The journey to an awakening, whether of a fictional character, a reader or a writer, is rarely straightforward. In Suncatcher, my narrator’s political awareness begins as a young boy when he reads Trotsky by torchlight. “The Problems of Life” is a Young Socialist pamphlet he has nicked from his father’s bookshelf. Under a mosquito net, in post-colonial Ceylon, Kairo is drawn in by Trotsky’s impassioned lectures on vodka, housework and the cinema. I discovered it while researching Sri Lanka in the 60s, a time when the Trotskyite party was at its peak. But it could have been in our house all along, tucked among the leftwing books on my father’s shelves – the 1962 edition I found in the British Library had been printed in Colombo, a mile from my childhood home. A generation earlier, in 1908, Ananda Coomaraswamy, a Ceylonese man of English and Tamil parentage, published Mediaeval Sinhalese Art, printing it on a hand press used by William Morris. … [Read more...] about Start a fire: the best books about political awakenings
China owned port in sri lanka could alter trade routes
From wigs to weaves and hair extensions, the market for human hair is enormous. But few know where these lustrous locks come from and the journey they take across the globe.Go online in search of a wig or hair extensions and you'll be presented with a dizzying spectrum of choices. "Luxury" virgin hair from Brazil or Peru. "Pure" Mongolian hair. "Finest remy" hair from India. Sleek European weaves. But very rarely will you see hair from China advertised - even though that's where most of it is from. China is the biggest exporter and importer of human hair and harvests huge amounts from its own population, as Emma Tarlo discovered on a three-year quest to untangle what happens to hair once it is no longer attached to our heads. Find us on Facebook "People who work in the industry are conscious of the fact Made in China is viewed as a negative label and market it in more glamorous ways instead," says the professor of anthropology and author of Entanglement: The Secret Lives of … [Read more...] about Untangling where your hair extensions really come from
To their fans, night trains sum up the best of the European project. They are time efficient, environmentally sustainable, and irresistibly romantic: you go to sleep in one country and wake up in another, possibly having made friends along the way. In public at least, Europe's politicians and railway companies agree: in December 2009, many of them ceremonially boarded a specially commissioned "Climate Express" from Brussels to the UN climate summit in Copenhagen. Yet five years later, sleeper trains are being silently phased out across the continent, while countries elsewhere in the world are modernising their services. Deutsche Bahn, the German rail provider, confirmed this month that its City Night Line sleeper trains on the Climate Express route would cease from 1 November, while the night train that connects Paris to Berlin, Hamburg and Munich will be stopped from December. The Amsterdam to Prague and Warsaw sleeper will be cut back to run from Cologne to Warsaw and Prague. The … [Read more...] about End of the line for Europe’s iconic night trains?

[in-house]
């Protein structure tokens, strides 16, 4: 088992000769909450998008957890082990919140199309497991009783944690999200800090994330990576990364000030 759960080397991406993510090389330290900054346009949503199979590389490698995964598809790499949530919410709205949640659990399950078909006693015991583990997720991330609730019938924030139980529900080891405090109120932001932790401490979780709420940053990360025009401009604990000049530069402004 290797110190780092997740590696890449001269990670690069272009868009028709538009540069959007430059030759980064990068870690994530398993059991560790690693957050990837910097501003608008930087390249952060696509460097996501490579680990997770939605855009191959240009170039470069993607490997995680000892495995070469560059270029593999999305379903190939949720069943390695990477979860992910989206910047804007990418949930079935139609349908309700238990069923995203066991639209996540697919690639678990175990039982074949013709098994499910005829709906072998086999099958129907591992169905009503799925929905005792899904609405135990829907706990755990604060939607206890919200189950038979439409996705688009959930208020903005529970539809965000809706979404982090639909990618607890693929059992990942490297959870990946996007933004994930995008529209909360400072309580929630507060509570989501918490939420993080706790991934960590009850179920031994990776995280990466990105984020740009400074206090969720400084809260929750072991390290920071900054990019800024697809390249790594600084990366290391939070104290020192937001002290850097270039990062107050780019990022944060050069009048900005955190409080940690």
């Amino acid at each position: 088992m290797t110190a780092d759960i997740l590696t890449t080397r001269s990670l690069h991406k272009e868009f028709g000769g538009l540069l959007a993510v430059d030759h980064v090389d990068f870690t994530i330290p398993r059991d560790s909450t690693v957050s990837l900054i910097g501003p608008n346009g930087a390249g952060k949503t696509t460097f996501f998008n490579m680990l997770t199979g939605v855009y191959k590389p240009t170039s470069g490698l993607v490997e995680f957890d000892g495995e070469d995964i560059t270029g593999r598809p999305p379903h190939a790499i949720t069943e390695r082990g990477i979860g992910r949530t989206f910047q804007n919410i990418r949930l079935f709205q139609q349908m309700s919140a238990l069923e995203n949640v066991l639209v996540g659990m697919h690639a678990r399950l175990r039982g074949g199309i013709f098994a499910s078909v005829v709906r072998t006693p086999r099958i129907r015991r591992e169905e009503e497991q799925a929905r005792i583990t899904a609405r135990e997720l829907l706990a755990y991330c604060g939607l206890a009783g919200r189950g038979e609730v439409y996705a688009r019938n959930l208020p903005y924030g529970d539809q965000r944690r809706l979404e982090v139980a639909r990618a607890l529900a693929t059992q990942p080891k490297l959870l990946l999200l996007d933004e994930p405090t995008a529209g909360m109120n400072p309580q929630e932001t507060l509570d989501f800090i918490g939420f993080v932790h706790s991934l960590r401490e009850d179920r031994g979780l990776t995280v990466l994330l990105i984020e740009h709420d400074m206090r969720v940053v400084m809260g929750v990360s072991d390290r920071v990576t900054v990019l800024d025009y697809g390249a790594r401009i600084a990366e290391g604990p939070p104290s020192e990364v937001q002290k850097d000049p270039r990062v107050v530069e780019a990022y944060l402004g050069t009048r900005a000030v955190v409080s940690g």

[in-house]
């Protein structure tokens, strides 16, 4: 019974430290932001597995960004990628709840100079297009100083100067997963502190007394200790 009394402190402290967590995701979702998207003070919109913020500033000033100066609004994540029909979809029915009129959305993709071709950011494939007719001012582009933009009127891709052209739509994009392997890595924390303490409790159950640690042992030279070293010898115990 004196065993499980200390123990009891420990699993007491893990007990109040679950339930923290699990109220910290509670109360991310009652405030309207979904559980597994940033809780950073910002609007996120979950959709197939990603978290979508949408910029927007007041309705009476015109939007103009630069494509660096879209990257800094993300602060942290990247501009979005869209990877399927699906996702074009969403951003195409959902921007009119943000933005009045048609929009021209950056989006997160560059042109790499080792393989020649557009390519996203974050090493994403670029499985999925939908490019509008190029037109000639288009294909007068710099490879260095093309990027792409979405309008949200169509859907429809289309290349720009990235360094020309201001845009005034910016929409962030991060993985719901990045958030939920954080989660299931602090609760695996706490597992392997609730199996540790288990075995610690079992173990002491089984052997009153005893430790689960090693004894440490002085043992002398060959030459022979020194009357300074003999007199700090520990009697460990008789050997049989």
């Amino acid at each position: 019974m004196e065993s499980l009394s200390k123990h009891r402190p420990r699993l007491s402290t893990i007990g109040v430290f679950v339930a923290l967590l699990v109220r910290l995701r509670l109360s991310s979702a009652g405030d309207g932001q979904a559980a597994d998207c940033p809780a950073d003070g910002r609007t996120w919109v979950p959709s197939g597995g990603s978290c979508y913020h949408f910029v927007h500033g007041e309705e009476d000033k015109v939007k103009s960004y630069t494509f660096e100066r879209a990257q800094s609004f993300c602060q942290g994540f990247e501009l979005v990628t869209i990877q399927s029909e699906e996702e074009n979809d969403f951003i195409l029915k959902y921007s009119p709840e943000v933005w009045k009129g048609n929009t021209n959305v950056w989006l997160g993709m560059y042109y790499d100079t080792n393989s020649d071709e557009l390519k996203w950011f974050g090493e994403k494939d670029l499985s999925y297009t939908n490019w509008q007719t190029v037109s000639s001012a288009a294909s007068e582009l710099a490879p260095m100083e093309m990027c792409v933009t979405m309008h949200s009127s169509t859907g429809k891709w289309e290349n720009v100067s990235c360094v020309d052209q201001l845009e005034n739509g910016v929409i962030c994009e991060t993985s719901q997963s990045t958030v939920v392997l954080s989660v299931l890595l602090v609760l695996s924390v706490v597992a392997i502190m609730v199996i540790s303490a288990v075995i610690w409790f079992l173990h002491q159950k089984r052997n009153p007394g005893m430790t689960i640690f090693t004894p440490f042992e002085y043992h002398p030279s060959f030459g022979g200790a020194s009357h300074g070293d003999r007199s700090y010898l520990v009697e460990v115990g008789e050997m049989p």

In May 1960, Michelangelo Antonioni's L'Avventura was the sensation of the Cannes film festival. The screening was one of the noisiest and most uncomfortable on record. The second half of the film played to an angry accompaniment of shouts and catcalls from sections of the audience. Affronted critics leapt to the director's defence. In 1962, L'Avventura was runner-up in Sight and Sound's poll of the top ten films of all time, coming closer than anything else in four runnings of the event to toppling Citizen Kane from its decennial perch. In 1972 L'Avventura held fifth place, in 1982 it was seventh, but by 1992 and 2002 it was out of the money. This seemed a fair enough reflection of altered attitudes, the eclipse of the European art-house cinema which Antonioni's work exemplified. In the 1960s, a handful of directors looked to be taking films across new frontiers of expression. A cinema dominated by Hollywood special effects (dinosaurs, aliens in space) no longer expects to deliver … [Read more...] about Michelangelo Antonioni
Scott Morrison disappointed a packed pub of revellers when he refused to a skol a beer on Anzac Day. The Australian Hotel in Townsville was the Prime Minister's final stop on Thursday, where he was keen to enjoy a refreshing lunchtime ale after a busy morning of attending Anzac Day commemorations. The rowdy Queensland crowd erupted into a drinking chant as soon as Mr Morrison received his schooner at the bar. But despite their enthusiastic pleas and a federal election looming, Mr Morrison refused to follow in the footsteps of Australia's most legendary beer skoller, former prime minister Bob Hawke. Disappointed Anzac Day revellers in Townsville soon lost interest in prime minister Scott Morrison when he decided to sip his beer instead of downing the schooner in one go Former prime minister Bob Hawke (pictured) is legendary for his beer skolling prowess He chose to politely sip his beer instead, sparking loud boos and jeers from the crowd. 'He's no Bob Hawke,' one shouted. … [Read more...] about ‘He’s no Bob Hawke’: Scott Morrison lets down a pub full of Anzac Day revellers by refusing to skol a beer